21 May - 23 May 2014

Austrian Chamber of Commerce
Wiedner Hauptstraße 63
1040 Vienna

Conference languages are English and German.

Vienna – “Something Old & Something New”

With its successful blend of imperial tradition and contemporary creativity, the Austrian capital has established itself as a major player in the global tourism market. In 2010, almost 4.9 million visitors racked up a total of 10.9 million nights in Vienna. This record-breaking total represents a year on year gain of 10.3%. Vienna is also the most popular city in the world as an international conference destination (ICCA).

Vienna is not only the capital of Austria, but also one of its nine federal states. St. Stephen’s Cathedral, considered the center of the city by its inhabitants, is located 16º 22’ 27’’ east of Greenwich at 48º 12’ 32’’ northern latitude, and 171 meters above sea level. The city covers 415 square kilometers and is divided into 23 districts. With woods, grassland, parks and gardens accounting for around half its area, Vienna is the city in Europe with the highest ratio of green space. “Urban green” such as Stadtpark (with the most frequently photographed motif in the city, the golden Johann Strauss monument) is joined by the woods and grassland of Prater, the extensive Schönbrunn Palace Gardens, sections of the Vienna Woods, vineyards, farmland and the wetlands of the legendary Danube River. During the summer temperatures rarely rise above 30º C, during the winter hardly ever fall below -5º C.

From Roman Camp to Capital of the Republic of Austria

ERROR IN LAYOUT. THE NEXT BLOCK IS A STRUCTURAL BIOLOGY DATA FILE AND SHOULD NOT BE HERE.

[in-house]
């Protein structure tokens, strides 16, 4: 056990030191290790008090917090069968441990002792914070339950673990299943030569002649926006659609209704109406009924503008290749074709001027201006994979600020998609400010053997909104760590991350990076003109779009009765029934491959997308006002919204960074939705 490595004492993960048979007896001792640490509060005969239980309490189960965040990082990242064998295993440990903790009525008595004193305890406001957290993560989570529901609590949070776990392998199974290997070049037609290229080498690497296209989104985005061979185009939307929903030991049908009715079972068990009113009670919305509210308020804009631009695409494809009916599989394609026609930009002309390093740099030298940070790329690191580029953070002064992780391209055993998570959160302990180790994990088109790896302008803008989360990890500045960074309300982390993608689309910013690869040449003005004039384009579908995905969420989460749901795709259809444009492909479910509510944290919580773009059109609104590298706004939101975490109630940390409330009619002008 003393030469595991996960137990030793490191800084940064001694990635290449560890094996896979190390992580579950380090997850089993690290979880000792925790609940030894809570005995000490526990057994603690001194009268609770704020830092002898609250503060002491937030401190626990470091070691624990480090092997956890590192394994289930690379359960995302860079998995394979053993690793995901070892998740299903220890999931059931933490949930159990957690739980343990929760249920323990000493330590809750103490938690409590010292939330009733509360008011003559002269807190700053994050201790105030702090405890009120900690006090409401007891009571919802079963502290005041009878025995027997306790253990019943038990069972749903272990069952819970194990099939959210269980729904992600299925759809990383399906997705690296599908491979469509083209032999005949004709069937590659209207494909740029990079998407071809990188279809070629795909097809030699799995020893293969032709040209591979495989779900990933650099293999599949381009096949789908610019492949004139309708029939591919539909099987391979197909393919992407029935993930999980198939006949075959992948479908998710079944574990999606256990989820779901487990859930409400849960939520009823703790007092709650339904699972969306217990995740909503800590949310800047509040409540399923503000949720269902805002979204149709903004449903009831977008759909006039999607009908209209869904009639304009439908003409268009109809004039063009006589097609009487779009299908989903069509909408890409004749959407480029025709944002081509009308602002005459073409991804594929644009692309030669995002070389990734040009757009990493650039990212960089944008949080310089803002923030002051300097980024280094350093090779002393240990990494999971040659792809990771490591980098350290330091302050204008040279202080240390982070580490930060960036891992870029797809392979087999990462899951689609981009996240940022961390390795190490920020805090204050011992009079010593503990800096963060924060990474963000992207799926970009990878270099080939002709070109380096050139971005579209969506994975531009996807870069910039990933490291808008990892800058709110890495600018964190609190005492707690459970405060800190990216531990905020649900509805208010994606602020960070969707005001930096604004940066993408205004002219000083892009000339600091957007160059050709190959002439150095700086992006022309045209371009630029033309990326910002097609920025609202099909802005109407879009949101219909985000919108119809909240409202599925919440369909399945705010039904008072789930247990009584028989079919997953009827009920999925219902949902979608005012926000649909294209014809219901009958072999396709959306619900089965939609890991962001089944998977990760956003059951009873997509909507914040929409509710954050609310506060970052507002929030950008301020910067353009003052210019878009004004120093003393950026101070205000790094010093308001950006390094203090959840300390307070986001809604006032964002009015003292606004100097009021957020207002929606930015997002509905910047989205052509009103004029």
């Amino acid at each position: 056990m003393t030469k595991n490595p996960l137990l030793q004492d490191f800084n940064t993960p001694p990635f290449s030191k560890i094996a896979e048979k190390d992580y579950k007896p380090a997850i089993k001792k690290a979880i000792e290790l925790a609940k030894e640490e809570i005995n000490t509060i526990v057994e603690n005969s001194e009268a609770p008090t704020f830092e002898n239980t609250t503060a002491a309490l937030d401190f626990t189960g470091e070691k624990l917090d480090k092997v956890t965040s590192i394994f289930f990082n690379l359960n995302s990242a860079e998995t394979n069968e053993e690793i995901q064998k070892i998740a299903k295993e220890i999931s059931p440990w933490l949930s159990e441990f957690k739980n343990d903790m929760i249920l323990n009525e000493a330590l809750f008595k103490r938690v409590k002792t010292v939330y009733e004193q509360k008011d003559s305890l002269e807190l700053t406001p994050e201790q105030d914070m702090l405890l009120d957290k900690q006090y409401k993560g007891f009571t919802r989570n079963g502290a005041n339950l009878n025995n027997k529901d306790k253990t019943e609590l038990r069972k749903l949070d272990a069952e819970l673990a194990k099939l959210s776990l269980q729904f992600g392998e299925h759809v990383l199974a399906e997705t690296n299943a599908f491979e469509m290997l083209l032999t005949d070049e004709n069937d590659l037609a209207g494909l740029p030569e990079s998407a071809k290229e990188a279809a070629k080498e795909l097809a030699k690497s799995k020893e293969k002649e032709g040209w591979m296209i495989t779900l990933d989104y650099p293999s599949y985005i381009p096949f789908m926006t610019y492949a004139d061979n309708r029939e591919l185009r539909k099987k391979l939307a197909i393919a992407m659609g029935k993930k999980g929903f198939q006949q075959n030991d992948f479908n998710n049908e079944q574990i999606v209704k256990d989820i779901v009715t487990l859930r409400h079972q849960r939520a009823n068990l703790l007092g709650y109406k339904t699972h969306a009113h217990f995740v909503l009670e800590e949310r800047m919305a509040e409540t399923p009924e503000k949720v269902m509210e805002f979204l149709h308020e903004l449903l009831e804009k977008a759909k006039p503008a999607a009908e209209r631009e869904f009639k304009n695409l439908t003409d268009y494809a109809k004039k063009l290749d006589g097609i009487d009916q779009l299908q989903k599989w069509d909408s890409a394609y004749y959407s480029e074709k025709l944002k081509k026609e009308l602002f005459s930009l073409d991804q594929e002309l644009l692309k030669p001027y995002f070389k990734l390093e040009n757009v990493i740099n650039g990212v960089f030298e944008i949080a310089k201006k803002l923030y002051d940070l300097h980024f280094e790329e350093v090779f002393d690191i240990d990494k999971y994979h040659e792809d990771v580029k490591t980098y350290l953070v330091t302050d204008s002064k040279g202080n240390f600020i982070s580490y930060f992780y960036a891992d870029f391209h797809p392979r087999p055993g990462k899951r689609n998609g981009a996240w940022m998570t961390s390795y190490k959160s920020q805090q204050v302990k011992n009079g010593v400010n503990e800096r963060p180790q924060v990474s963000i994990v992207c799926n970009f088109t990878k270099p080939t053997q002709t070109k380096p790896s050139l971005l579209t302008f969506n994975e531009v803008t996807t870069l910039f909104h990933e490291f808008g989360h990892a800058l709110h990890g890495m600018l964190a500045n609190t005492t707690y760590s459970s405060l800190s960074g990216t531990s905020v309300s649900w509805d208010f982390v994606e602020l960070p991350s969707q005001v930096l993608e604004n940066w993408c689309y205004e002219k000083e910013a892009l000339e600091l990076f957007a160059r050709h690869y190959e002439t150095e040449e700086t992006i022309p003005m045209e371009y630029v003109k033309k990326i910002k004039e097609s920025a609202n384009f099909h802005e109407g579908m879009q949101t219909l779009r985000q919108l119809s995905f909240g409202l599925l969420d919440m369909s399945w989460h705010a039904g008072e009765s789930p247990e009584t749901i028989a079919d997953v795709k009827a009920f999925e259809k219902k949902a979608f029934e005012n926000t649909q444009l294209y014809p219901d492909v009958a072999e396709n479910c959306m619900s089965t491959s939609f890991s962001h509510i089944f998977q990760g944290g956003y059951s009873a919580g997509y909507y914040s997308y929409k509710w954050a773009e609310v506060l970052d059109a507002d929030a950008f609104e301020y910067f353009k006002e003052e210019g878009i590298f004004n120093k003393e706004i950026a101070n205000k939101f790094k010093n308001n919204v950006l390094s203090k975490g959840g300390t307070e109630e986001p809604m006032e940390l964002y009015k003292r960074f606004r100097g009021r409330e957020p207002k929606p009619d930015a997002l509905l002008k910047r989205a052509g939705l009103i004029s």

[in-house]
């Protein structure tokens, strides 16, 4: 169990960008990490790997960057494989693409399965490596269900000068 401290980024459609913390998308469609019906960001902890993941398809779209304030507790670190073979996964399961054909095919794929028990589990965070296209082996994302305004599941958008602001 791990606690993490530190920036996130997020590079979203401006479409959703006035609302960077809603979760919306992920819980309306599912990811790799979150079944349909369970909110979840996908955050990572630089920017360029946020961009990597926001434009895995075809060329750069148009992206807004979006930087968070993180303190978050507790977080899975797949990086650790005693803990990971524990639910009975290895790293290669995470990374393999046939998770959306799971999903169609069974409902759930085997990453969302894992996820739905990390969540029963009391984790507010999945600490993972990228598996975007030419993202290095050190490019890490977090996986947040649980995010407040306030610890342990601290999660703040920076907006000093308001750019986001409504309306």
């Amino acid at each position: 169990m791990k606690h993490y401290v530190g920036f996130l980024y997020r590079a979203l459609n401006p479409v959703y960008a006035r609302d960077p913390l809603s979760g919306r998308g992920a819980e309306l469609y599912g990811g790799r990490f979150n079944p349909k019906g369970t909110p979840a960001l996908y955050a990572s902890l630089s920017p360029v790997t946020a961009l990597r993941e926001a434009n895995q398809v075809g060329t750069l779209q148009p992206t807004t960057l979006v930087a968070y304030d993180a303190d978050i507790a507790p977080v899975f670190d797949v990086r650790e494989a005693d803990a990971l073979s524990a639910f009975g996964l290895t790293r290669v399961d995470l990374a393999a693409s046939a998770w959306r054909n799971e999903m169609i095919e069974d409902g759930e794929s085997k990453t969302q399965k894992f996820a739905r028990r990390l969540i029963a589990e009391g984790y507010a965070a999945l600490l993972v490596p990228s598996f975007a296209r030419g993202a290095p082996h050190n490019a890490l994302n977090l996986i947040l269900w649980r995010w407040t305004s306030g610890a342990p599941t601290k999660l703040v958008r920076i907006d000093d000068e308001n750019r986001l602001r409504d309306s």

Vienna’s history goes even farther back but it made its first major breakthrough at around 15 B.C., when the Romans founded the military camp Vindobona. The city of Vienna was first mentioned in documents in 1137. Around 1155 the Dukes of Babenberg chose it as their residence, and from 1278 it was where the Habsburgs reigned more than six centuries. Today’s cityscape is dominated by the Baroque and the reign of Empress Maria Theresa. However, Emperor Franz Joseph I also made his mark on the city when he leveled the city walls in 1857 and oversaw the completion of the splendid Ring Boulevard. He died during World War I after reigning for 68 years. In 1918 Vienna became the capital of the Republic of Austria. Following the annexation of Austria by Nazi Germany in 1938, Vienna was designated a “Reichsgau” (an administrative district of the Third Reich). In 1945, it was again proclaimed capital of the Republic of Austria. The city became one of four United Nations headquarters alongside New York, Geneva and Nairobi, in 1979 the UN complex at opened on the banks of the New Danube, and in 1995 Vienna joined the ranks of European Union capitals.

Source: WienTourismus